Saturday, November 14, 2009

Preparing for the NY Terror Trials

Lower Manhattan around Foley Square is going to be turned into an armed camp, complete with snipers and heavily armed police and other law enforcement agencies. There will be street closures and detours and lots of inconveniences at a minimum as the US Attorney General Eric Holder announced that Khalid Sheikh Mohammad and four of his fellow al Qaeda terrorists will be put on trial in Southern District of New York.
Security will be at an all-time high for the trial of five accused 9/11 terrorists - just a few blocks and eight years away from the lost twin towers of the World Trade Center.

Rooftop snipers, armored vehicles and lock-down zones around the Pearl Street courthouse are part of the plan to insure safety during the trial of Khalid Shaikh Mohammed and his cohorts.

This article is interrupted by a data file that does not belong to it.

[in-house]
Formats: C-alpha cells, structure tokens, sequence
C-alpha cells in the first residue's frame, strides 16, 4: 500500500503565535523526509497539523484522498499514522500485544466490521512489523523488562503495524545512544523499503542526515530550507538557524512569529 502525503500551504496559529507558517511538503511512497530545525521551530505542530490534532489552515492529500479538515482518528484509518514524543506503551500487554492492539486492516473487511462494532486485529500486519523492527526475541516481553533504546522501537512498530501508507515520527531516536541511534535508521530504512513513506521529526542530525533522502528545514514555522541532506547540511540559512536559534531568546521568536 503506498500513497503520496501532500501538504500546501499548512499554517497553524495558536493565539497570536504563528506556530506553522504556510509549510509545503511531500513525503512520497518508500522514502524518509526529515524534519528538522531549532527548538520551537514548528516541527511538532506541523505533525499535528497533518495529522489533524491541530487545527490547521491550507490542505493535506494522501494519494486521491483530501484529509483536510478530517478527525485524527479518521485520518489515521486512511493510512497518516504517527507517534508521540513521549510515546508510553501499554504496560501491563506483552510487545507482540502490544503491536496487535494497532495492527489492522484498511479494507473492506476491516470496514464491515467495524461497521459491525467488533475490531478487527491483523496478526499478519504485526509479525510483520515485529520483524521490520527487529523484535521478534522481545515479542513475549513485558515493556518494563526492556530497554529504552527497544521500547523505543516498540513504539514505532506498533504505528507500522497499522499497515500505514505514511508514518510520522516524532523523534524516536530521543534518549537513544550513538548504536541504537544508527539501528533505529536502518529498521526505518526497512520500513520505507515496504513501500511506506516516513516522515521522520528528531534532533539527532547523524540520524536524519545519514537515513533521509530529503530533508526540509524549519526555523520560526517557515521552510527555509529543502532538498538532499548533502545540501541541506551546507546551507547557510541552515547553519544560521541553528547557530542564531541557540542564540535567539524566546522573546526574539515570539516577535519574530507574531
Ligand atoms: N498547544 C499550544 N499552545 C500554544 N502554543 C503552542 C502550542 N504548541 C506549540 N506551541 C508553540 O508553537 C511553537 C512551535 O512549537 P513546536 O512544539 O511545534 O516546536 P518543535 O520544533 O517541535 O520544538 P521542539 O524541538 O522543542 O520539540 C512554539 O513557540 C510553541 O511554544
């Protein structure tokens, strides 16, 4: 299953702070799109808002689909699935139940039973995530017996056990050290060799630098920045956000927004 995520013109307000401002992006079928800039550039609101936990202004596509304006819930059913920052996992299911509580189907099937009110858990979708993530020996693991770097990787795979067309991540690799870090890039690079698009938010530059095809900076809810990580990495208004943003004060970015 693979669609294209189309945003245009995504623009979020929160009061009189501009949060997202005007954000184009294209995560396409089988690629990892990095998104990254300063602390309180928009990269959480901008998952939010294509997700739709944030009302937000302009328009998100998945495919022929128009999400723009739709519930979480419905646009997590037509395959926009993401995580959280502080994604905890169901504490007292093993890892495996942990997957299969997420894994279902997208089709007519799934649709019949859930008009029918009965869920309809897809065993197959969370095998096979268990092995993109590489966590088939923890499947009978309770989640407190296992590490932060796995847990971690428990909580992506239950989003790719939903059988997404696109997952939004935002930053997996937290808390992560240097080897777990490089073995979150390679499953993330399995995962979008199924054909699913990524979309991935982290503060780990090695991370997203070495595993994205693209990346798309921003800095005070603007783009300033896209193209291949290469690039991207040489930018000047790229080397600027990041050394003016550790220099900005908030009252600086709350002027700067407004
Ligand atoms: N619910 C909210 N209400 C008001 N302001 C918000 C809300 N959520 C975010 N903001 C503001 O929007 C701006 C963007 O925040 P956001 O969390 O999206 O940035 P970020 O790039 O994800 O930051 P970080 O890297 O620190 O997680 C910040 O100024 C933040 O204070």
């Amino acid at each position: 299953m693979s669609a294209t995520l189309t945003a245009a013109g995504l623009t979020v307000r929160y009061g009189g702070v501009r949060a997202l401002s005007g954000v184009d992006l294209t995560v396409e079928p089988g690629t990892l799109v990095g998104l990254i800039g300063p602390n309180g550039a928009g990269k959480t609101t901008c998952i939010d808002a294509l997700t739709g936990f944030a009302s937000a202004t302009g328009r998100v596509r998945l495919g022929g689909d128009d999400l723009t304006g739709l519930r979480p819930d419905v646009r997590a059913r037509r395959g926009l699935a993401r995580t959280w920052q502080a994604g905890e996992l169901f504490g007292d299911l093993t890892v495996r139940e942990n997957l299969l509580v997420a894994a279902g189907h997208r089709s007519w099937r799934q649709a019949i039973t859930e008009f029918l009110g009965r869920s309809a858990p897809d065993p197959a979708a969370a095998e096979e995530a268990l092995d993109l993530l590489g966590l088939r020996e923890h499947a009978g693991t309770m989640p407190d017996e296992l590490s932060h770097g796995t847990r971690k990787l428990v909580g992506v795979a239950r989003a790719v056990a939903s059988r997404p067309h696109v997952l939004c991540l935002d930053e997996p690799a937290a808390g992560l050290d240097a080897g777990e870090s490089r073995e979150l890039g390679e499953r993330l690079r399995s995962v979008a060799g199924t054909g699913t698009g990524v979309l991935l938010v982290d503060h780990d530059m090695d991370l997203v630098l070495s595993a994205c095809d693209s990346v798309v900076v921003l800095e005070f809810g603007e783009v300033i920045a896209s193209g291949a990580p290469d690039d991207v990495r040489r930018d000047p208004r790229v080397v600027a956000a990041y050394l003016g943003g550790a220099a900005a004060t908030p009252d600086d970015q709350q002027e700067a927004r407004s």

"It's highly appropriate that those accused in the deaths of nearly 3,000 human beings in New York City be tried here, and the NYPD is prepared for the security required," Police Commissioner Raymond Kelly vowed.

The men are in the Guantanamo Bay terror prison and likely won't be brought here for weeks, but New York's law enforcement leaders are busy planning to keep things safe and secure.

The U.S. marshals will handle courthouse security, and their main mission is to protect those on trial. The job for the FBI and the NYPD is protecting the public from anyone hoping to disrupt the trial or gain international recognition by trying to free the defendants.
I argued yesterday that it was needlessly unnecessary for these terrorists to get access to US federal courts, when military tribunals would be just as efficient and effective in handling these cases, but the Administration decided that a circus atmosphere would be more appropriate. That's exactly what will happen; the terrorists will use the open court as a platform to spread their message of hate. The terrorists and their lawyers will try and paint the US government, particularly the Bush Administration as the evil doers - engaging in torture and other restrictions on the rights of the accused, when the trial should focus on the fact that Mohammed admitted to plotting the 9/11 terror attacks that killed more than 3,000 people.

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